·  Legal News, Analysis, & Commentary


Apple Valley Attorneys Help Policyholders Access Insurance Funds after Denials

— February 21, 2022

Policyholders should be aware of the types of insurance coverages available, and what to look for when purchasing viable coverage options for their individual needs.

An insurance claims denial does not mean a policyholder’s claim is not valid. An insurance company may have wrongly denied a claim, or rejected it because it contained missing, or incorrect information. When an insurance company denies a policyholder’s claim, they can contact an insurance claim denial attorney in Minnesota where the  policy coverages apply, at, or by calling 866-335-8999 to get in touch with an insurance claims denial lawyer nearby. 

Minnesota bad faith claims

Insurance claims attorneys can be helpful with policy reviews, and enforcement interactions with companies who do not uphold the terms of Minnesota insurance policy documents when claims become problematic after unjustified denials occur.  There are many specific requirements that must be met by the insurance company.  Bad faith insurance victims often qualify for compensation equal to the entire value of their damages in addition to the original claim value.  Policyholders may suspect bad faith insurer actions if a company is:

  • Failing to keep open lines of communication,
  • Allowing excessive delays,
  • Is not addressing relevant facts,
  • Is inaccurately utilizing the insurance policy clauses of coverage,
  • Refusing coverage,
  • Demanding excessive supporting documentation and related paperwork,
  • Failing to fully compensate a claim.

Policyholders should be aware of the types of insurance coverages available, and what to look for when purchasing viable coverage options for their individual needs.  It is most important to understand the inclusionary coverages laid out in the policy and items that are not covered, in the event a policyholder needs to make a claim.  Claims are often denied because a policyholder is unaware of the guidance in the insurance policy document that strictly prohibits coverage of certain losses.  

Other reasons for denial or partial pay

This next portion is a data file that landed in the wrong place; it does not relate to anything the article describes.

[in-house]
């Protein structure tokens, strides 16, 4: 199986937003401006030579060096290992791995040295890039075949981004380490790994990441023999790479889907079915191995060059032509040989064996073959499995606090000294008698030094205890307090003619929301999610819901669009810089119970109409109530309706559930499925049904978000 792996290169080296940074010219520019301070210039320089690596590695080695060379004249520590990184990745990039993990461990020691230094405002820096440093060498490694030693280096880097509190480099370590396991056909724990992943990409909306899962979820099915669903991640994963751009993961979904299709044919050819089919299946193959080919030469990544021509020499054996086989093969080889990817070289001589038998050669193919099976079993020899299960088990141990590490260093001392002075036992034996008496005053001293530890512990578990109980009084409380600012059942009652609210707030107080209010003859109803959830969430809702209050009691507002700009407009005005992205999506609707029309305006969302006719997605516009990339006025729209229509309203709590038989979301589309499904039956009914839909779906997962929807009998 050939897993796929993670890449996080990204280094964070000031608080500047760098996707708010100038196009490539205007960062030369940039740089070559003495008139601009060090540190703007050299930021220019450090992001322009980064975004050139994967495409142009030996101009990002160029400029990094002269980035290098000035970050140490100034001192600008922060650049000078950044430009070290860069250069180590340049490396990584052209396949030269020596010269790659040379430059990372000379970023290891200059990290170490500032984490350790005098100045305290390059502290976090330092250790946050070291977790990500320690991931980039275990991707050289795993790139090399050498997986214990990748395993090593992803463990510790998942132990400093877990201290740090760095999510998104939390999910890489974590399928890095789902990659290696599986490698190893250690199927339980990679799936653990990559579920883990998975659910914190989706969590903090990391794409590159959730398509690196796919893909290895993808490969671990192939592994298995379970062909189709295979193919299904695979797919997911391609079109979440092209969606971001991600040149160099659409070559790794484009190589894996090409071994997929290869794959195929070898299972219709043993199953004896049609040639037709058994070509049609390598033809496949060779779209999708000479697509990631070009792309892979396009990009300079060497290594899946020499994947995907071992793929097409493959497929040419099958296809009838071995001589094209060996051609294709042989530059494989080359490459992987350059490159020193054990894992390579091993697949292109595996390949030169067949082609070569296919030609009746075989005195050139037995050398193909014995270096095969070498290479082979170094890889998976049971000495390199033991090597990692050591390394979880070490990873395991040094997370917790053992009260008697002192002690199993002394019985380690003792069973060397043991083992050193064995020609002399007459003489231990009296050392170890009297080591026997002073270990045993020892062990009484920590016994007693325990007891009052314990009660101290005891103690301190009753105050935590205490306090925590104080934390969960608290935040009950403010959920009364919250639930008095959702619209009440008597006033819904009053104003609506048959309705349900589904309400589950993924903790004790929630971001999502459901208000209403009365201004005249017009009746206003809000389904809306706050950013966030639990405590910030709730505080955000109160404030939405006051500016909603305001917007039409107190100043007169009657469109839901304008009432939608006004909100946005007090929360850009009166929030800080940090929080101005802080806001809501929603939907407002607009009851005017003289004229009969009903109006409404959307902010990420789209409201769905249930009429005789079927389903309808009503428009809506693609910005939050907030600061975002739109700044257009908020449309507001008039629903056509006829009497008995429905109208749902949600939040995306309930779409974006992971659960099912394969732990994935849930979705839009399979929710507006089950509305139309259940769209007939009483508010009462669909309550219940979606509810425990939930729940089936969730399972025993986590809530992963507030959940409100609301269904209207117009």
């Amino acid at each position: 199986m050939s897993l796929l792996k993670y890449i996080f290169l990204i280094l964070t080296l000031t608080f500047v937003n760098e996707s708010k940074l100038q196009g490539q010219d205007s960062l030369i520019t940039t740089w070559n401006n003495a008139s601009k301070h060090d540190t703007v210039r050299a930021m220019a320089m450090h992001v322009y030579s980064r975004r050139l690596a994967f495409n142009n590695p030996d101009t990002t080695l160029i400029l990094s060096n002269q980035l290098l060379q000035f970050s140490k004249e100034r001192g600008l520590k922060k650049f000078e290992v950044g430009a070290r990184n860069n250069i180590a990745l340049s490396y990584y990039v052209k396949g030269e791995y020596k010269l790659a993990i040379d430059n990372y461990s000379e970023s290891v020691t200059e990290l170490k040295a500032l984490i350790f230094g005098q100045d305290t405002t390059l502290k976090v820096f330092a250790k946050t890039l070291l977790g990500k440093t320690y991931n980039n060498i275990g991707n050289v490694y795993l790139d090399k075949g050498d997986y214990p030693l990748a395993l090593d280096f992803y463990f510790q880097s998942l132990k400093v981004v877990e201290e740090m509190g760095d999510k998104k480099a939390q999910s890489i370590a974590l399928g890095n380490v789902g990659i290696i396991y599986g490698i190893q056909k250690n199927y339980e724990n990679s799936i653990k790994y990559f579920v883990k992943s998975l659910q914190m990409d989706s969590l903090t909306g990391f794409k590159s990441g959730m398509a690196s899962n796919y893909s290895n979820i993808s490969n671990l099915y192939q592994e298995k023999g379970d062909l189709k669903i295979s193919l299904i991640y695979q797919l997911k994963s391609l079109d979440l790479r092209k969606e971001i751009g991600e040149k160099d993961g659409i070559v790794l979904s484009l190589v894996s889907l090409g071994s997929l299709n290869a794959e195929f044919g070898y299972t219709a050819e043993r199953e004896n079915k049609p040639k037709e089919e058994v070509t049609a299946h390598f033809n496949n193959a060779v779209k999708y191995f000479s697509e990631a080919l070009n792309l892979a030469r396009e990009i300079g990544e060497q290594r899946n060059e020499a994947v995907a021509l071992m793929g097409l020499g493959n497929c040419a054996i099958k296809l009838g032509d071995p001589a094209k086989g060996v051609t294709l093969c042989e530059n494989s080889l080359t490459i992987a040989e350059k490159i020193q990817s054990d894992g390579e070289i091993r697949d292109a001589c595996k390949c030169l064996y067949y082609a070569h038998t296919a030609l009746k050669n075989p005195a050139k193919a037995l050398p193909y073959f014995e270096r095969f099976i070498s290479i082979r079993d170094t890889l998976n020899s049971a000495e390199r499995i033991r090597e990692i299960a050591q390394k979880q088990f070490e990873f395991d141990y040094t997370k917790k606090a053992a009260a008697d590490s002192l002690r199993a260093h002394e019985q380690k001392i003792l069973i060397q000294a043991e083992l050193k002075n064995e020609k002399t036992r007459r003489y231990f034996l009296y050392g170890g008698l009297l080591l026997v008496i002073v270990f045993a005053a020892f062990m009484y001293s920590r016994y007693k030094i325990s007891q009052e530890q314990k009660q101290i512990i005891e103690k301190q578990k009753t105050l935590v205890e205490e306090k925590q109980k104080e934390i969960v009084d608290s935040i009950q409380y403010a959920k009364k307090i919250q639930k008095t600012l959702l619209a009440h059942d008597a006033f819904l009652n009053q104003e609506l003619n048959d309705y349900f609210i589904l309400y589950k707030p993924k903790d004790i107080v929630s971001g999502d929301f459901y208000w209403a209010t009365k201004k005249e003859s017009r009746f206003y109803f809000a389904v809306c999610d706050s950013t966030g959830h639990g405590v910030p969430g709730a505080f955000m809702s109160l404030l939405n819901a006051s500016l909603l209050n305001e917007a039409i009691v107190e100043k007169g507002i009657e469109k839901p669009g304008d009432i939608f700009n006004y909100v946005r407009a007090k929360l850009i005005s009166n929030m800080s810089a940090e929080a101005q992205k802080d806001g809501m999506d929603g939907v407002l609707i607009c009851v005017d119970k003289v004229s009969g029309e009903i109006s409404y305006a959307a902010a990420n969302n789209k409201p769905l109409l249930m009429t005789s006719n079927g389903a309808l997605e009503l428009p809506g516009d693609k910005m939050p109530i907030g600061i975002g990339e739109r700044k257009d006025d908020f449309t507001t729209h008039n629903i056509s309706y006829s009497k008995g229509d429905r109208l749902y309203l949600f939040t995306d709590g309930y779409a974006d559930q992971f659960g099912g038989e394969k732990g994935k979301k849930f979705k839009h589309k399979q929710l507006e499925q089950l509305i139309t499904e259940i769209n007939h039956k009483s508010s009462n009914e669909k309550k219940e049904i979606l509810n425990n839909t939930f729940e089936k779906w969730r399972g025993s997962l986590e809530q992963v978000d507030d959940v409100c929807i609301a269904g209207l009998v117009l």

Damage recovery under most insurance policies is limited to losses due directly to the occurrence of an insured peril named within the insurance policy itself. Losses caused by some intervening source that are not insured by the policy are not covered. Insurance disputes arise in many ways. An insurer may not offer fair value for property damage under a policy, or an insurer will deny a claim, supporting the denial with transference of fault onto the policyholder, stating that they intentionally caused the loss, or misrepresented themselves in order to purchase the policy at issue. Other claims are denied when insurers blame policyholders for late insurance premium payments causing gaps in coverages. There are times when only partial benefits are approved for payment, and this is a partial denial of benefits. When individual’s claims are denied due to dishonest dealings as a matter of company policy, policyholders should contact legal counsel to assist in the settlement of the matter.  Denial of legitimate claims on a paid-up policy could be an incident of consumer fraud, which is actionable in court. Common reasons for claim denials include:

  1. Company does not want to pay, bad faith contract.
  2. Mistakes on an application. 
  3. Lack of coverage: The claim does not cover the damages a policyholder is seeking.
  4. The claim was not filed correctly.
  5. Policy modifications were made after a claim was filed.
  6. Misrepresentations of a policyholder’s true damages.
  7. There was a gap in coverage due to non-payment, or late payment of premiums coinciding with a loss event.

When to entertain legal action

Woman holding cellphone with "Calling Lawyer" on the screen and a picture of a lawyer; image courtesy of author.
Woman holding cellphone with “Calling Lawyer” on the screen and a picture of a lawyer; image courtesy of author.

If a denied claim cannot be settled between the parties of the contract, then legal action will be based on Minnesota and federal insurance laws. Insurance policies are a contract between the insured party and the provider, so when a dispute arises about questions of coverage, or denial of legitimate claims comes up, the Minnesota contract laws will be the basis of argument for a policyholder’s case. If an individual has questions regarding the basics of insurance policy clauses, an experienced insurance attorney may be of assistance and respond on an individual’s behalf when denied claims occur.


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